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Showing: 41-50 results of 148

CHAPTER LI. Vice flourished luxuriantly during the hey-day of our "flush times." The saloons were overburdened with custom; so were the police courts, the gambling dens, the brothels and the jails—unfailing signs of high prosperity in a mining region—in any region for that matter. Is it not so? A crowded police court docket is the surest of all signs that trade is brisk and money plenty. Still, there is one other sign; it comes... more...

CHAPTER XLI. Captain Nye was very ill indeed, with spasmodic rheumatism. But the old gentleman was himself—which is to say, he was kind-hearted and agreeable when comfortable, but a singularly violent wild-cat when things did not go well. He would be smiling along pleasantly enough, when a sudden spasm of his disease would take him and he would go out of his smile into a perfect fury. He would groan and wail and howl with the anguish,... more...

CHAPTER XXXI. There were two men in the company who caused me particular discomfort. One was a little Swede, about twenty-five years old, who knew only one song, and he was forever singing it. By day we were all crowded into one small, stifling bar-room, and so there was no escaping this person's music. Through all the profanity, whisky-guzzling, "old sledge" and quarreling, his monotonous song meandered with never a variation in its... more...

CHAPTER XXI. We were approaching the end of our long journey. It was the morning of the twentieth day. At noon we would reach Carson City, the capital of Nevada Territory. We were not glad, but sorry. It had been a fine pleasure trip; we had fed fat on wonders every day; we were now well accustomed to stage life, and very fond of it; so the idea of coming to a stand-still and settling down to a humdrum existence in a village was not... more...

CHAPTER XI. And sure enough, two or three years afterward, we did hear him again. News came to the Pacific coast that the Vigilance Committee in Montana (whither Slade had removed from Rocky Ridge) had hanged him. I find an account of the affair in the thrilling little book I quoted a paragraph from in the last chapter—"The Vigilantes of Montana; being a Reliable Account of the Capture, Trial and Execution of Henry Plummer's Notorious... more...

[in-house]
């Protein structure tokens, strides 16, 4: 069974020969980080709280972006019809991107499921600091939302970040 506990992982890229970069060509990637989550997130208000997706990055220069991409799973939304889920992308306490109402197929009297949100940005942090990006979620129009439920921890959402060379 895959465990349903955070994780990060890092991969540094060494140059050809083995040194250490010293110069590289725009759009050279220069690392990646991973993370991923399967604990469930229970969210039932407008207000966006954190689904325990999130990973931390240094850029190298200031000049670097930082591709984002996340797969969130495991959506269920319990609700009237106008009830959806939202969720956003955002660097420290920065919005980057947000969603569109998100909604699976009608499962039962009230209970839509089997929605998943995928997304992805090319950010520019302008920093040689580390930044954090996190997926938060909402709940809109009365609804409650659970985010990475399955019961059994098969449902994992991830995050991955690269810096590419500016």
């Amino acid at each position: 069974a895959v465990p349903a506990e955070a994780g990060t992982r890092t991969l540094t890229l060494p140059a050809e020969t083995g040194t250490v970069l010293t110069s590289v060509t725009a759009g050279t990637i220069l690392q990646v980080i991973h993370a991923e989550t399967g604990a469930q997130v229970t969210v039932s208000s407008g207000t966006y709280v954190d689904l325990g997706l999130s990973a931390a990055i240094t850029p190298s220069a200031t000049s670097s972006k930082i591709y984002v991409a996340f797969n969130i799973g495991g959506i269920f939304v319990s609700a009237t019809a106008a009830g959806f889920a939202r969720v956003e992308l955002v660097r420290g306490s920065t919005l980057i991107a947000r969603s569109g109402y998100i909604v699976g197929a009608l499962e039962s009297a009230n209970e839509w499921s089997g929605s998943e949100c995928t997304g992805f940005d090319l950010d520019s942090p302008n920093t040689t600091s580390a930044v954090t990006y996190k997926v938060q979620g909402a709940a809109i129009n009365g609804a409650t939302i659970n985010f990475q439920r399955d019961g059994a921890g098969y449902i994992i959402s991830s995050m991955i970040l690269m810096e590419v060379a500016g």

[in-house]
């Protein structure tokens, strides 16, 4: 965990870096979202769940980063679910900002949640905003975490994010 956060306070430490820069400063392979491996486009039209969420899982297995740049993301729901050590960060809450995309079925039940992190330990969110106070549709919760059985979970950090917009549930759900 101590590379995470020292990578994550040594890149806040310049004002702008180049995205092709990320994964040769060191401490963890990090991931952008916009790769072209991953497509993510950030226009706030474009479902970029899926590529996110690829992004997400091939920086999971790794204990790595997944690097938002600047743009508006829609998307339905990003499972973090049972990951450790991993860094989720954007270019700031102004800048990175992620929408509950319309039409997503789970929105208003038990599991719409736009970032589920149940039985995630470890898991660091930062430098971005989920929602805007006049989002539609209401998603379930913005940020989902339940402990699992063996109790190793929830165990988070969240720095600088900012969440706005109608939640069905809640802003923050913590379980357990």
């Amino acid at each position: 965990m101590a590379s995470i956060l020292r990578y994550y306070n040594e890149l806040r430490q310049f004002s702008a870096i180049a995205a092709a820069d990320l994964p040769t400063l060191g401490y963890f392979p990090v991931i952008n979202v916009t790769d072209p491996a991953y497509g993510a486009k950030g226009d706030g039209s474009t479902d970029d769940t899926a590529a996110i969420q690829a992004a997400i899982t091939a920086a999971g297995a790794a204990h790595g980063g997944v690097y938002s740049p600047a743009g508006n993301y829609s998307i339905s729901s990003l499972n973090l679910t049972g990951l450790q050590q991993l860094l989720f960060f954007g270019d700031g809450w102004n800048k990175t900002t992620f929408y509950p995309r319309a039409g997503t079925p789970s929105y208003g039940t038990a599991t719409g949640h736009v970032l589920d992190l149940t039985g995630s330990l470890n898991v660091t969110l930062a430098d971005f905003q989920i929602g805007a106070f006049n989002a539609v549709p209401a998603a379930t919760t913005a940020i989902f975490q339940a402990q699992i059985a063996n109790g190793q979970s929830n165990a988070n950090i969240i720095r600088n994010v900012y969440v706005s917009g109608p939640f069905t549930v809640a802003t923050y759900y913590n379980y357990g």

CHAPTER I. My brother had just been appointed Secretary of Nevada Territory—an office of such majesty that it concentrated in itself the duties and dignities of Treasurer, Comptroller, Secretary of State, and Acting Governor in the Governor's absence. A salary of eighteen hundred dollars a year and the title of "Mr. Secretary," gave to the great position an air of wild and imposing grandeur. I was young and ignorant, and I envied my... more...

YOUTH IN AYRSHIRE. Great men, great events, great epochs, it has been said, grow as we recede from them; and the rate at which they grow in the estimation of men is in some sort a measure of their greatness. Tried by this standard, Burns must be great indeed, for during the eighty years that have passed since his death, men's interest in the man himself and their estimate of his genius have been steadily increasing. Each decade since he died has... more...

CHAPTER I. EARLY LIFE.     PARACELSUS. The Boy sprang up ... and ran,Stung by the splendour of a sudden thought.— A Death in the Desert. Dass ich erkenne, was die WeltIm Innersten zusammenhält.— Faust. Judged by his cosmopolitan sympathies and his encyclopædic knowledge, by the scenery and the persons among whom his poetry habitually moves, Browning was one of the least insular of English... more...

REMINISCENCES OF A SOUTH AFRICAN PIONEER Foreword—My father's family—"Old Body"—Dualla—A cruel experiment—"OldBody"—and the goose—Cook and kitchen-maid—Scull and monkey—My mother'sfamily—Abbey view—The Bock of Cashel—Captain Meagher and early chessSir Dominic Corrigan—"Old Mary" and the sugar—Naval ambitions—HarperTwelvetree and the burial agency I was... more...

CHAPTER I The Unlucky Day of the Fool's Month—High Street, WestBromwich—My First Pedestrian Triumph—The Common EnglishBracken—The Sense of Beauty. I remember that in a fit of petulance at some childish misdemeanour, my mother once told me that I came into the world on the unlucky day of the fool's month. It was her picturesque way of saying that I was born on the thirteenth of April. I have often since had occasion to... more...